During my commute, I heard a broadcast on the same subject as my most recent blog post. It was about that huge impulse to flee that sweeps over us and can make it nearly impossible to stay focused on our writing. That impulse can stem from our brain’s attempt to protect us from the lions and tigers of our evolutionary past.
What I heard on the radio was a discussion about how our so-called Lizard Brain also has inordinate power over our financial decisions. We don’t save for retirement, or so the idea goes, because our Lizard Brain tells us to take the money and run. We need that money now.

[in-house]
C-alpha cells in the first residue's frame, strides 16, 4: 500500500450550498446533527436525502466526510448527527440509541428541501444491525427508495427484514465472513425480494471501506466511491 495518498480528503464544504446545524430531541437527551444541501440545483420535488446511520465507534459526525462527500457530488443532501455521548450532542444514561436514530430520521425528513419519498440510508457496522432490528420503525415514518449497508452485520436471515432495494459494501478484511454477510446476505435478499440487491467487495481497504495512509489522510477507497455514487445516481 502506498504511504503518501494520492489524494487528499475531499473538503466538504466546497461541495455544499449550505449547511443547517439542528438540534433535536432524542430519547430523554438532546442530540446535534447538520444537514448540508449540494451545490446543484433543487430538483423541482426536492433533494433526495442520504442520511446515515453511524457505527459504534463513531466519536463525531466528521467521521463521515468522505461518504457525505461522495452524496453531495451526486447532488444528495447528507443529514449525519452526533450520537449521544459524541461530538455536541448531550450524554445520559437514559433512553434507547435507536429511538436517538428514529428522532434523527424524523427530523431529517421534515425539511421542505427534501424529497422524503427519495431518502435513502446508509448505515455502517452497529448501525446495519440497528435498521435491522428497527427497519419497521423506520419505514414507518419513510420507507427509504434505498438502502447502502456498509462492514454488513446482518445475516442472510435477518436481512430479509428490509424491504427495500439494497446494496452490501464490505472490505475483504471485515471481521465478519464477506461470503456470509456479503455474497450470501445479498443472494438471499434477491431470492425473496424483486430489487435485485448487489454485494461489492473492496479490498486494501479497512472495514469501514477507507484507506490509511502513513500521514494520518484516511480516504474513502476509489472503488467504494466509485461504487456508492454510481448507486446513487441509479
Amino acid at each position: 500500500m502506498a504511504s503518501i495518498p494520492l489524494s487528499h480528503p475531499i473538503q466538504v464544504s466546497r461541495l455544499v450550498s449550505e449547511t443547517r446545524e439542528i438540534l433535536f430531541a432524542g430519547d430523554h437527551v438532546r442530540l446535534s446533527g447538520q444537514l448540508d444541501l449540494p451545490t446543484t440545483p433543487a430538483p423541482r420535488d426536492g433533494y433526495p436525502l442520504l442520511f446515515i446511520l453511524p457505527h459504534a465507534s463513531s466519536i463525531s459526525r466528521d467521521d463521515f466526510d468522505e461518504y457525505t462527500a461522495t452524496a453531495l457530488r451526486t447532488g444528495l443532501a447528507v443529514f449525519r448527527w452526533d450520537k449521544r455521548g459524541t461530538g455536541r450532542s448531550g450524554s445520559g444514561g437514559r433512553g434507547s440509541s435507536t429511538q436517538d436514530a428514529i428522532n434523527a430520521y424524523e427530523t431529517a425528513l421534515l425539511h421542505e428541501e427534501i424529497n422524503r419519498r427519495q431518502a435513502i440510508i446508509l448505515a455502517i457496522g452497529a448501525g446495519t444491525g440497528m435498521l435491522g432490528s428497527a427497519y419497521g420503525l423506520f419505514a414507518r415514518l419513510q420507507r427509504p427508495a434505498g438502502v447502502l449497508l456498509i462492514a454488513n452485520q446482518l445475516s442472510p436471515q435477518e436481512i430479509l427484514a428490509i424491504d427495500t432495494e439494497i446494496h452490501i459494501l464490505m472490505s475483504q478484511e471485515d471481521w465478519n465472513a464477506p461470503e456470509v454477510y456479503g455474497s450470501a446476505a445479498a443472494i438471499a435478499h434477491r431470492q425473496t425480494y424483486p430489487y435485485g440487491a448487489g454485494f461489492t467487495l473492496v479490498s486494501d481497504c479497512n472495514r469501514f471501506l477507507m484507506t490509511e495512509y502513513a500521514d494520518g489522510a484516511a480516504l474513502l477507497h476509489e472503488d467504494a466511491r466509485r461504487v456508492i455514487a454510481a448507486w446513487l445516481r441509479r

The Lizard Brain pushes us to make impulsive choices that are exactly in opposition with what would best serve us financially, socially, academically.
Terry Burnham, economist/biologist and author of “Mean Markets and Lizard Brains,” says that the Warren Buffetts of the world “have systems in place to not allow their lizard brain to bankrupt them.” The Warren Buffetts “use discipline, . . . team approaches, a whole range of tactics to constrain their instincts and their emotions.”
So the next time you feel the unrelenting urge to escape from a particularly challenging moment in your writing project, stop a minute and recognize the impulse for what it is. Decide whether the Lizard Brain is going to be in charge. Better yet, don’t wait for the Lizard Brain to wield its power, but be prepared like Warren.
Keep in place an array of strategies to choose from in order to waylay the mighty Lizard Brain.
Best to you,